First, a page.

Wednesday, May 11, 2016

Film Review: The Walk (2015)

The Walk (Review)
United States/2015
Format Viewed For Review: Vudu Rental
Netflix Streaming: No
Amazon Prime: No

"...an entertaining blend of comedy, romance, and thrills."

The story of French high-wire artist Philippe Petit (Joseph Gordon-Levitt) and his walk between New York's World Trade Center.

The Walk is a biopic with plenty of humor and a pinch of romance. The film tells the story of Philippe Petit, a man born to entertain. Although his father did not approve, Philippe relentlessly pursued his dreams, always searching for the perfect place to set up his wire. His ultimate goal, however, was to walk the high-wire between the Twin Towers without a safety belt. Through his journey, he finds romance with Annie (Charlotte Le Bon), a fellow street performer, and he finds a friend in Jean-Louis (Clement Sibony), a photographer. In a heist film-like fashion, Philippe begins to find other accomplices to help himself succeed. It leads to a climax we can see coming from the beginning, but it is still stunning. It's a breathtaking event, a spectacle to behold. I wasn't a big fan of the actual ending, though.


The Walk was a great experience. It's a fun, charming, and exciting film. I'll be honest, I went in with low expectations. I was interested from the trailer, but it didn't really captivate me. Fortunately, I was wrong. The film was captivating, engaging from beginning to end – particularly due to the style and storytelling. It kept me on my feet, seamlessly plucking me from one fascinating scene and dropping me in another. I loved that sensation. I especially loved the tension conjured during the final act – stupendous. My only gripe comes from the romance arc. The romance worked here and there, but it ultimately felt underdeveloped. I felt like it came up short by the finale, which was disappointing. It's one of those moments where you ask: why?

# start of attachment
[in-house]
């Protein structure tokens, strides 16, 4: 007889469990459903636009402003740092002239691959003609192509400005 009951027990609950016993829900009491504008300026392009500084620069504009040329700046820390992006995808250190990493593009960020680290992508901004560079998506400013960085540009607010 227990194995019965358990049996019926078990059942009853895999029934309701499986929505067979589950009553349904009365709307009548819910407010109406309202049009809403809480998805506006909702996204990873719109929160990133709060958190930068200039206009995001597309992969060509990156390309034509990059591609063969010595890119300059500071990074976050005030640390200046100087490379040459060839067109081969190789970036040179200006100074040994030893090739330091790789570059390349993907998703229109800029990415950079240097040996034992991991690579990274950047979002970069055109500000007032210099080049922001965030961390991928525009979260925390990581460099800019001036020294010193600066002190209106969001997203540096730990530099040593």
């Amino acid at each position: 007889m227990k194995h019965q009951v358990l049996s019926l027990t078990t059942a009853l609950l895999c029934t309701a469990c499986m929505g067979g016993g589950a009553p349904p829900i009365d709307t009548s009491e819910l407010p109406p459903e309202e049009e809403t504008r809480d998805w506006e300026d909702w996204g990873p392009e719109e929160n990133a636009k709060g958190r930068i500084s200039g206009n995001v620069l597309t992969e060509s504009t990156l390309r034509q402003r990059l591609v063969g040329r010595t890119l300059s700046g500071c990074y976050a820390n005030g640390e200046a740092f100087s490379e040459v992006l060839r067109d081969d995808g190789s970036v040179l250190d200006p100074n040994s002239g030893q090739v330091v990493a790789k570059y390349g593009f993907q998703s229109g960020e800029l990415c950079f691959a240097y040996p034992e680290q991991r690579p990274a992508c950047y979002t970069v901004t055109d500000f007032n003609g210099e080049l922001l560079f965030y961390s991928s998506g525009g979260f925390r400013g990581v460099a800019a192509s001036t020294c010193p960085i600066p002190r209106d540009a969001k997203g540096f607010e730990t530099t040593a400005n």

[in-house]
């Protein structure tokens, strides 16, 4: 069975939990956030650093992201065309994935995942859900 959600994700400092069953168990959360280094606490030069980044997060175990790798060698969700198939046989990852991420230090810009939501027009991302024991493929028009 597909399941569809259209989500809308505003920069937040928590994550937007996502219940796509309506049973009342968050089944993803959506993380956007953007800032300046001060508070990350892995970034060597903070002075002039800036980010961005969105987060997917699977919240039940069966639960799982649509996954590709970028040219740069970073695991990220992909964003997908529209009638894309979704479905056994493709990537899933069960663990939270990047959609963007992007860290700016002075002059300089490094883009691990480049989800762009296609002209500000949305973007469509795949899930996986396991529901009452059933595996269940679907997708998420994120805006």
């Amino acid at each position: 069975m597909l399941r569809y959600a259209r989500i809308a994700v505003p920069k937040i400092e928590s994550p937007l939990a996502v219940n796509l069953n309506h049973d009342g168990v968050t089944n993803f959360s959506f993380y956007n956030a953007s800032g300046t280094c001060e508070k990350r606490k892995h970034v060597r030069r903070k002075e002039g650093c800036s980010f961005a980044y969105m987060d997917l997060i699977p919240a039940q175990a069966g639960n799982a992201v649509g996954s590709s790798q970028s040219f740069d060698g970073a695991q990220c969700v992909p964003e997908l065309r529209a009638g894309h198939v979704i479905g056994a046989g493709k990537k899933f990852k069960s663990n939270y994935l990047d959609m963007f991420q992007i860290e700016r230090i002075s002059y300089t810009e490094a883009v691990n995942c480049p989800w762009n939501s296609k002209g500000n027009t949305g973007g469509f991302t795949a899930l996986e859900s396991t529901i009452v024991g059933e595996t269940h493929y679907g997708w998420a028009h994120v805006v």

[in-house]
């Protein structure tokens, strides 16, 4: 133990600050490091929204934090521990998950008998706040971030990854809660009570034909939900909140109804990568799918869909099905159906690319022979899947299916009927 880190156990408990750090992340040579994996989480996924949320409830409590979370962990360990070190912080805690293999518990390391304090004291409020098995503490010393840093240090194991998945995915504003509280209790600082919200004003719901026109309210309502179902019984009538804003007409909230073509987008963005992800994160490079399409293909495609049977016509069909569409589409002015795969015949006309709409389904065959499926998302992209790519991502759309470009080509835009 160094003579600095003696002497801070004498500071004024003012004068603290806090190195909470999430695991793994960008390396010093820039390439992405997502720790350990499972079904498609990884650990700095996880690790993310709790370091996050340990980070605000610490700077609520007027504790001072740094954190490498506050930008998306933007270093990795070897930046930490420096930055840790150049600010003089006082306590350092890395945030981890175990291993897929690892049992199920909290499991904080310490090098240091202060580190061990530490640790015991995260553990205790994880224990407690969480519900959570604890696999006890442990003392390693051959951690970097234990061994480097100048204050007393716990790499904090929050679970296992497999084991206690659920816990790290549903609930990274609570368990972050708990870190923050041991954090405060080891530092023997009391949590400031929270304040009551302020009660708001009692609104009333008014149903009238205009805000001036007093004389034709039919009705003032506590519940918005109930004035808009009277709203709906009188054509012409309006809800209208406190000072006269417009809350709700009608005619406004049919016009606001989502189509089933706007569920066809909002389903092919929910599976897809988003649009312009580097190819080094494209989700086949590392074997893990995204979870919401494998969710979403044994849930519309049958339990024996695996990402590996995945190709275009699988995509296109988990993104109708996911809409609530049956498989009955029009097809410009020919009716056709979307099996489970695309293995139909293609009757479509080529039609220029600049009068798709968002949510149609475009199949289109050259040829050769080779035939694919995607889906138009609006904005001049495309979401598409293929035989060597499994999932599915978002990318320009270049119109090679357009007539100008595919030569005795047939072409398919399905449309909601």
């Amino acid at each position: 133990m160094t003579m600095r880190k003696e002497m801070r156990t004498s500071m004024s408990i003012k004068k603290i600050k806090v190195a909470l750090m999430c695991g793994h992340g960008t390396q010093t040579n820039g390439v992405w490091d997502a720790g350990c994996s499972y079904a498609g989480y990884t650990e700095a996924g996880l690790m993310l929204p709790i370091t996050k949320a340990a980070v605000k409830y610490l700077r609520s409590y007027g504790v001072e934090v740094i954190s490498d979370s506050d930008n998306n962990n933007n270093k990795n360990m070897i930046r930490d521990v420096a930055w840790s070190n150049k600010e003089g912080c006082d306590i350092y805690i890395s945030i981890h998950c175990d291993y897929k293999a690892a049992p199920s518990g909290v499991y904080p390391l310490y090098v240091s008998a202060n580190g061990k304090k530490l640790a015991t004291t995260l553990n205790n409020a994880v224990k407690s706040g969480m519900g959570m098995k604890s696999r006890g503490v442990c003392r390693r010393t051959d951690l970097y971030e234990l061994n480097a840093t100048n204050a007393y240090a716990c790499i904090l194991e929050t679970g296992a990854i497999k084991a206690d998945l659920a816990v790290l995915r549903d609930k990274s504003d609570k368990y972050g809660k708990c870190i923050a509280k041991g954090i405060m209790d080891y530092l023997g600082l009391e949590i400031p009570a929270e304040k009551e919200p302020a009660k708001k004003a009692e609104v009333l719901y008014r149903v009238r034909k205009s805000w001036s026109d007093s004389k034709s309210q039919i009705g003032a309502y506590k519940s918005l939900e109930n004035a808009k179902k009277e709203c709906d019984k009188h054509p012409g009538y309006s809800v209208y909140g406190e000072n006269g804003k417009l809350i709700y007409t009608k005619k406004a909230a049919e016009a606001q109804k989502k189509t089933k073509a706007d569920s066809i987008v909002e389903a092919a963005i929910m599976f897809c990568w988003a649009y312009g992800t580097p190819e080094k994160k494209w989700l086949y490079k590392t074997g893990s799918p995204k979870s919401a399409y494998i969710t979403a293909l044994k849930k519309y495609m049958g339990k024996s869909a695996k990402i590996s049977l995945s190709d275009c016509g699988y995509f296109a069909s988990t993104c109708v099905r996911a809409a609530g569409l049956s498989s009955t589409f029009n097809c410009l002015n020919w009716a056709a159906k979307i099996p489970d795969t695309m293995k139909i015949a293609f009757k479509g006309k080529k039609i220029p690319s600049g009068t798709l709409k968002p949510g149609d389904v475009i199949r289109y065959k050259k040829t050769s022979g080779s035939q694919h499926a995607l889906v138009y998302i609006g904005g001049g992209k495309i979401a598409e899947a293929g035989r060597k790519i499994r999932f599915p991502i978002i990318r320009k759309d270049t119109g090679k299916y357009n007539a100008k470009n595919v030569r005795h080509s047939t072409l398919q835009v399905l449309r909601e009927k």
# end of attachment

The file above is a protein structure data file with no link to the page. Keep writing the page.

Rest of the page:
The acting was fine. I liked Joseph Gordon-Levitt as the lead. He's plays the arrogant but charming Philippe Petit very well. Charlotte Le Bon was also great. Ben Kingsley offers a great supporting performance as Papa Rudy. The film is shot beautifully, too. There's a breathtaking aesthetic to some of the scenes. The music had a similar whimsical vibe. The combination, along with the rest of the splendid technical aspects, made the film feel magical. The Walk is written by Robert Zemeckis and Christopher Browne; Zemeckis also directs. Aside from one arc that I thought was underdeveloped and underutilized, I enjoyed the writing and the direction. I credit Zemeckis vision in particular for creating such a fun and exciting experience – his touch is noticeable.

Overall, The Walk is a great film. It's an entertaining blend of comedy, romance, and thrills. Although most of the film relies on its charm and wit, the climax sets itself as an unforgettable part of cinema – it's truly awe-inspiring. It occasionally left me yearning for more, but I was more than happy with the time I spend on this film. Recommended for fans of the genre and Zemeckis' direction.

Score: 8/10
Parental Guide: A speck of blood here and there.

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